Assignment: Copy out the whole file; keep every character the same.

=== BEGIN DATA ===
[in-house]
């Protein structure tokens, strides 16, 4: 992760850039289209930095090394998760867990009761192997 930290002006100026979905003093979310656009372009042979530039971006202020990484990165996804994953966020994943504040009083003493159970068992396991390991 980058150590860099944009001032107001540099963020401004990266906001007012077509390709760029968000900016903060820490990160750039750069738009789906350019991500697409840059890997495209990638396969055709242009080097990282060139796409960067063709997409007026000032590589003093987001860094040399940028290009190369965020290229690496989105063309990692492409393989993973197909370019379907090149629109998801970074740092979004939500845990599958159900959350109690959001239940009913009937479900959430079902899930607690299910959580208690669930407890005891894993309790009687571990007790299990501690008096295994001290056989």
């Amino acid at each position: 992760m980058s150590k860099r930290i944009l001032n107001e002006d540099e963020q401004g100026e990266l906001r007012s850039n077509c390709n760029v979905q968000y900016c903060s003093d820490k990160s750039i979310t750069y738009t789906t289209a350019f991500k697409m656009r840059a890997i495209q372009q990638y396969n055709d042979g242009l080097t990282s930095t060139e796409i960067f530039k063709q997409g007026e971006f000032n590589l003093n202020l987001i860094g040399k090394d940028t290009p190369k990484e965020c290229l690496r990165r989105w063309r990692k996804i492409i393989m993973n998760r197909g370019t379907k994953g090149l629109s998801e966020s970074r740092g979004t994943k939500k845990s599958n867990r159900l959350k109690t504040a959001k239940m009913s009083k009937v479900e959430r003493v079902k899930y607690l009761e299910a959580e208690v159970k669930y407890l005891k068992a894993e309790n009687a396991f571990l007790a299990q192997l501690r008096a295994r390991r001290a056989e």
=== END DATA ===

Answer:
[in-house]
């Protein structure tokens, strides 16, 4: 992760850039289209930095090394998760867990009761192997 930290002006100026979905003093979310656009372009042979530039971006202020990484990165996804994953966020994943504040009083003493159970068992396991390991 980058150590860099944009001032107001540099963020401004990266906001007012077509390709760029968000900016903060820490990160750039750069738009789906350019991500697409840059890997495209990638396969055709242009080097990282060139796409960067063709997409007026000032590589003093987001860094040399940028290009190369965020290229690496989105063309990692492409393989993973197909370019379907090149629109998801970074740092979004939500845990599958159900959350109690959001239940009913009937479900959430079902899930607690299910959580208690669930407890005891894993309790009687571990007790299990501690008096295994001290056989």
């Amino acid at each position: 992760m980058s150590k860099r930290i944009l001032n107001e002006d540099e963020q401004g100026e990266l906001r007012s850039n077509c390709n760029v979905q968000y900016c903060s003093d820490k990160s750039i979310t750069y738009t789906t289209a350019f991500k697409m656009r840059a890997i495209q372009q990638y396969n055709d042979g242009l080097t990282s930095t060139e796409i960067f530039k063709q997409g007026e971006f000032n590589l003093n202020l987001i860094g040399k090394d940028t290009p190369k990484e965020c290229l690496r990165r989105w063309r990692k996804i492409i393989m993973n998760r197909g370019t379907k994953g090149l629109s998801e966020s970074r740092g979004t994943k939500k845990s599958n867990r159900l959350k109690t504040a959001k239940m009913s009083k009937v479900e959430r003493v079902k899930y607690l009761e299910a959580e208690v159970k669930y407890l005891k068992a894993e309790n009687a396991f571990l007790a299990q192997l501690r008096a295994r390991r001290a056989e």